Textile Learning Center welcomes children

From January 26 through May 27, the Textile Learning Center (TLC) at One Shuttle Place in Lowell will feature displays and activities for families with children 12 and under, inspired by the Textile Museum's special exhibition "All for One & One for All!: Uniforms in Fact and Fantasy."

Special displays will include whimsical photographs from William Wegman's Wegmanology, and eight of Hasbro's most recent G.I. Joe action figures.

Children's activities include a dress-up corner with a variety of military and public service uniforms, a magnetic doll-dressing exercise and a "Design An Action Figure" contest. Story hours are held every Saturday at 2 p.m., and on Saturday, April 6, Emily Chetkowski will read excerpts from Amasa Walker's Splendid Garment followed by a book signing.

For more information on the TLC, including the weekly story hour, birthday parties, and school vacation events, phone the education department at 1-978-441-0400 ext. 244.

Westford Museum folk music concert

Laura Risk, fiddle, and Jacqueline Schwab, piano, are performing at the Westford Museum folk music concert on Friday, February 8 at 8 p.m. Risk's fluency in fiddle styles from Cape Breton to Appalachia is remarkable. Filmmaker Ken Burns calls her playing a revelation and achingly beautiful.

Jacqueline is the featured pianist on nine of Ken Burns' TV documentaries including The Civil War, Baseball, and Mark Twain. Burns said her playing is insistent, physical, heartfelt and unusually moving.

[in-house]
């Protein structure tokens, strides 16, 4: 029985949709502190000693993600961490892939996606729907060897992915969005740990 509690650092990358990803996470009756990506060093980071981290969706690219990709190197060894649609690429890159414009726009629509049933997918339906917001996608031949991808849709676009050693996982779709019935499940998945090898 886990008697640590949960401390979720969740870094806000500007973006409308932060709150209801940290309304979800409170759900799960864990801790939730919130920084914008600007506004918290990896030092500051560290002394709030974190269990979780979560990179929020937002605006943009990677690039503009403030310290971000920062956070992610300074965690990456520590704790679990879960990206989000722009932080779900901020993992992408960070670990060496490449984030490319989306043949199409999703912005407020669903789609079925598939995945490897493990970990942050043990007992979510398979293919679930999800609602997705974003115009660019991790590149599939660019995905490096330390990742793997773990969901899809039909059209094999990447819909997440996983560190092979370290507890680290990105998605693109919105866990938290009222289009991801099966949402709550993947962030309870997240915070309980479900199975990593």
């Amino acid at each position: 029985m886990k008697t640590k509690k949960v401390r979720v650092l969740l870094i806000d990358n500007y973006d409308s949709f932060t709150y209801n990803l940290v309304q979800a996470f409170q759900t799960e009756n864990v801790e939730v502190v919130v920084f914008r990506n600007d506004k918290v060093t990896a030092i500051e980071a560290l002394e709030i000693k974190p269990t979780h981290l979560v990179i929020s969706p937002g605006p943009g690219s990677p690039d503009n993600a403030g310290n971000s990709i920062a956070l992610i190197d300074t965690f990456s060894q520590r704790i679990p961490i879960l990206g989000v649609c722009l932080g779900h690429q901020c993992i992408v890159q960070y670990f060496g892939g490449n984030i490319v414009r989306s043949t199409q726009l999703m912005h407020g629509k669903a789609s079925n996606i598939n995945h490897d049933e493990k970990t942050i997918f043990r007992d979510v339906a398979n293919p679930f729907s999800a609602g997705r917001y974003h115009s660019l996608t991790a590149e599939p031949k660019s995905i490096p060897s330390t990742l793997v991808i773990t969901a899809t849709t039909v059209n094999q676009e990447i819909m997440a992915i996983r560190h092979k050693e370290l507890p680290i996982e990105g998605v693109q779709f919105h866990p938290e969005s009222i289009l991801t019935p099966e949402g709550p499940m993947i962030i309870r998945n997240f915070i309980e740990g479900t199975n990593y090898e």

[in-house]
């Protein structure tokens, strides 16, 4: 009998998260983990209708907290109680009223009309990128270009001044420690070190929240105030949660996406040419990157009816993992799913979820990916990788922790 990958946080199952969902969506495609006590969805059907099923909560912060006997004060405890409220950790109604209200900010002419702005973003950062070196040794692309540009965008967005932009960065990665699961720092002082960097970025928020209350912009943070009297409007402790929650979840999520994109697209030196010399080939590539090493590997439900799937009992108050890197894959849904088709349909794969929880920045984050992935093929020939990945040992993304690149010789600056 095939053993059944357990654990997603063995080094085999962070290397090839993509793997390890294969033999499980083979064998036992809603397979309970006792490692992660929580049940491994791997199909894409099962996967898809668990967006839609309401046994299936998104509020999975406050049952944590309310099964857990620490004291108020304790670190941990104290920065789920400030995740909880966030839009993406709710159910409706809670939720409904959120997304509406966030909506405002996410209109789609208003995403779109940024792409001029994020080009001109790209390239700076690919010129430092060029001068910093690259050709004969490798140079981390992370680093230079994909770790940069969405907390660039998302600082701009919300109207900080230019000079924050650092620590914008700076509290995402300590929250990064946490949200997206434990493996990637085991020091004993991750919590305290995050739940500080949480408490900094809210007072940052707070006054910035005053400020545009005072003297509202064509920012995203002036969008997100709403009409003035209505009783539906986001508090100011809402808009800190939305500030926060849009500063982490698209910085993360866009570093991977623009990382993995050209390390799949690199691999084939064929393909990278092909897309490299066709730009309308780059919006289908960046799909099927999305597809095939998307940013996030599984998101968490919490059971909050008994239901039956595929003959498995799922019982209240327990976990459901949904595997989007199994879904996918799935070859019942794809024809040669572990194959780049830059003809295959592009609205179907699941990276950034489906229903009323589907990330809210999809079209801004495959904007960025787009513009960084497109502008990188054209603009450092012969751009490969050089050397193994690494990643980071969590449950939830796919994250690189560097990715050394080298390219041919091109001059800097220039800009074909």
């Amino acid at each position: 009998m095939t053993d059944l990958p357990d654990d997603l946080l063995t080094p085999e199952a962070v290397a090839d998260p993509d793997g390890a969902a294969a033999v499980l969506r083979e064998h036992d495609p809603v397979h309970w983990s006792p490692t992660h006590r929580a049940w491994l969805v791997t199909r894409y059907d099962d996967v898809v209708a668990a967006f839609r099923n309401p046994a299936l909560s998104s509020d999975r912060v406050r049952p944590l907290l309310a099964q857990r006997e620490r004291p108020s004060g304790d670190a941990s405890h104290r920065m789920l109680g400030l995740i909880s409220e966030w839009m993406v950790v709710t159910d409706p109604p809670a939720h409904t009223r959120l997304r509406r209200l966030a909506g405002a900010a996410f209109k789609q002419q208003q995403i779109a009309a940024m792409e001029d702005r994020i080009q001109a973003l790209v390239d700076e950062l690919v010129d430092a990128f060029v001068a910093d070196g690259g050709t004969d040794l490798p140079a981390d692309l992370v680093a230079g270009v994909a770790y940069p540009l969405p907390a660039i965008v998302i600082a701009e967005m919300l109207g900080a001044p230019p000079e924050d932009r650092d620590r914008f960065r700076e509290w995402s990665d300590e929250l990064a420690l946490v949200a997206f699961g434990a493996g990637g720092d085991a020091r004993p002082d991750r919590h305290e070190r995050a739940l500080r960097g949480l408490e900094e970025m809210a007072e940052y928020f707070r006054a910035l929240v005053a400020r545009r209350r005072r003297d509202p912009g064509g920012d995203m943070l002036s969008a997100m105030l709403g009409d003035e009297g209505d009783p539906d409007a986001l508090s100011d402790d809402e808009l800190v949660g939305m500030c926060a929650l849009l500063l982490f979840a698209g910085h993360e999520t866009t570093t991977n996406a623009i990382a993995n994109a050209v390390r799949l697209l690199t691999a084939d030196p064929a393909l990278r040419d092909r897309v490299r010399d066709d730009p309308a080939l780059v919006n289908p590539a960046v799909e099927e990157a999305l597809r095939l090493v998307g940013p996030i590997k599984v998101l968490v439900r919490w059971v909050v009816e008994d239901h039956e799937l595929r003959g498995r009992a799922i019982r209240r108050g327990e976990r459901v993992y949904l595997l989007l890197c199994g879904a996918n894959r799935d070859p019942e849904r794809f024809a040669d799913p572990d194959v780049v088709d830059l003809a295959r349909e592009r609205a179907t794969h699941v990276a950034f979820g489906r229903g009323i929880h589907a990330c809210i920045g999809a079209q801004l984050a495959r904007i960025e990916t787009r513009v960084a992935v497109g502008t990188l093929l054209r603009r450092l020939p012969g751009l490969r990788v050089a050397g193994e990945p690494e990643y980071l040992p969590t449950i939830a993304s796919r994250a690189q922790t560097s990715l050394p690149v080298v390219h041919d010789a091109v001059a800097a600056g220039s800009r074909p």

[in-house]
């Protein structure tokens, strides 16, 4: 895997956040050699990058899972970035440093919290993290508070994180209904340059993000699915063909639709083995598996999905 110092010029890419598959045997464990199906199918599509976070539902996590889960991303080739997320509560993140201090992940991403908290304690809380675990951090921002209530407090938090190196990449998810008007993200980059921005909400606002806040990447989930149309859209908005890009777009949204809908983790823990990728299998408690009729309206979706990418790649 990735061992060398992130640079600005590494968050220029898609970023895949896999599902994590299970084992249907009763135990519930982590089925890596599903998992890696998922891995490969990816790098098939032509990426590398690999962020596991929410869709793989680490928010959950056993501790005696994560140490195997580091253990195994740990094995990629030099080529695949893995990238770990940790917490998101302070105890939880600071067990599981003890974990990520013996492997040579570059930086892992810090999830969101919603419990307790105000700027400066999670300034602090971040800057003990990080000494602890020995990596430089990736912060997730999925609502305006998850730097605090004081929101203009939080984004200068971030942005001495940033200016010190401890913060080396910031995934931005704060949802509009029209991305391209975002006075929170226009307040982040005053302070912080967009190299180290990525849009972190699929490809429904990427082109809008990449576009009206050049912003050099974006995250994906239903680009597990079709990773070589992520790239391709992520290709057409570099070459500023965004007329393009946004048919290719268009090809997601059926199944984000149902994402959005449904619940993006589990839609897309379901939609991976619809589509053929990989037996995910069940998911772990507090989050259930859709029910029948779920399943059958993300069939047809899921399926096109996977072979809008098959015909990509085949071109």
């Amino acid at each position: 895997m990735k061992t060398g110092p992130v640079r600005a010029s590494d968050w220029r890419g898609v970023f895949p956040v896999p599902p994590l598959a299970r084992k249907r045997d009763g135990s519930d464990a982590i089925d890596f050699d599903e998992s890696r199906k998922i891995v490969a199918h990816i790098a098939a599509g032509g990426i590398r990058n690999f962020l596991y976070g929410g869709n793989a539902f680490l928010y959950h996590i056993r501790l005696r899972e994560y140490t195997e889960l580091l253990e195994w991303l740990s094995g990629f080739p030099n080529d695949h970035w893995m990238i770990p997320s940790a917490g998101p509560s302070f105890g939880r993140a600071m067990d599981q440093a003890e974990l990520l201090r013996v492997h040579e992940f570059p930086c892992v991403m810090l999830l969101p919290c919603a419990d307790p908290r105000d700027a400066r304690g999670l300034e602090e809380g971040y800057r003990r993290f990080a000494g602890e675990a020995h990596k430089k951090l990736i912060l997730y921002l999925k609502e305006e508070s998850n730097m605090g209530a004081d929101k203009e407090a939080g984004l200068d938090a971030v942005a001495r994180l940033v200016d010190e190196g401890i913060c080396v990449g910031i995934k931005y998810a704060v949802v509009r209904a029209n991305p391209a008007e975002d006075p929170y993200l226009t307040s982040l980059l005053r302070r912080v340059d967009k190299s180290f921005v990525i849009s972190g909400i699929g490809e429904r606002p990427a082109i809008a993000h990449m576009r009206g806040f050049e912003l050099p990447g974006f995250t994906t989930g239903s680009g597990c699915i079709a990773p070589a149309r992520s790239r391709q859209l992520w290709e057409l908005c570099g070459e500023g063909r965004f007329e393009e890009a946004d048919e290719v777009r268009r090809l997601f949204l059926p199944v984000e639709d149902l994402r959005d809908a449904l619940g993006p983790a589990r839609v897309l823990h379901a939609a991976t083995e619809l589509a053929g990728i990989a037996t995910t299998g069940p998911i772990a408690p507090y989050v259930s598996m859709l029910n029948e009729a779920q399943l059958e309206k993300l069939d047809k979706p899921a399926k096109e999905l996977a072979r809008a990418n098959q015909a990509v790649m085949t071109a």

Doors open at 7:15 p.m. at the Westford Museum, Two Boston Road, Westford. Reservations are recommended. Call 1-978-692-5550 or send e-mail to Museum@Westford.com. Tickets are $8 for members of the Westford Historical Society, $15 for non-members, $5 for teens and under 13 are free.

Concord Players one-night stand

The Concord Players will present, for one night only, The Many Loves of Will Shakespeare Love Poems and Sonnets by William Shakespeare. The performance will be held on Saturday, January 19, at 8 p.m. at 51 Walden Street in Concord Center. Suggested donation is $5. Call 1-978-369-2990 for reservations.

Modern film classic series begins

From January 17 to May 16, the third Thursday evening of each month at the American Textile History Museum will be a special occasion with dinner and a movie. The movies are Mrs. Brown (January 17), The Three Musketeers (February 21), Up at the Villa (March 21), Tea with Mussolini (April 18), and Remains of the Day (May 16).

The movie package includes general museum admission, 5:30 p.m. buffet supper in the Gazebo Cafe, 6:45 p.m. introduction of the featured film and explanation of the movie's costumes' significance by a museum host, and 7 p.m. movie. Packages cost $15, $5 for movie only. Discounts are available for advance purchase of full series, museum members and groups of 15 or more. Reservations are accepted; walk-ins are welcome, space permitting. Contact Tracy Green at 1-978-441-0400, ext. 244, or e-mail at tgreen@athm.org for reservations.

Author Diamant to speak in Concord

Anita Diamant, author of The Red Tent, will discuss her latest book Good Harbor on Thursday, January 24, at 7:30 p.m. Presented by the Concord Bookshop, this event will be held at the First Parish Church, 20 Lexington Road in Concord. Advance complimentary tickets are available at the Concord Bookshop.


2002 The Carlisle Mosquito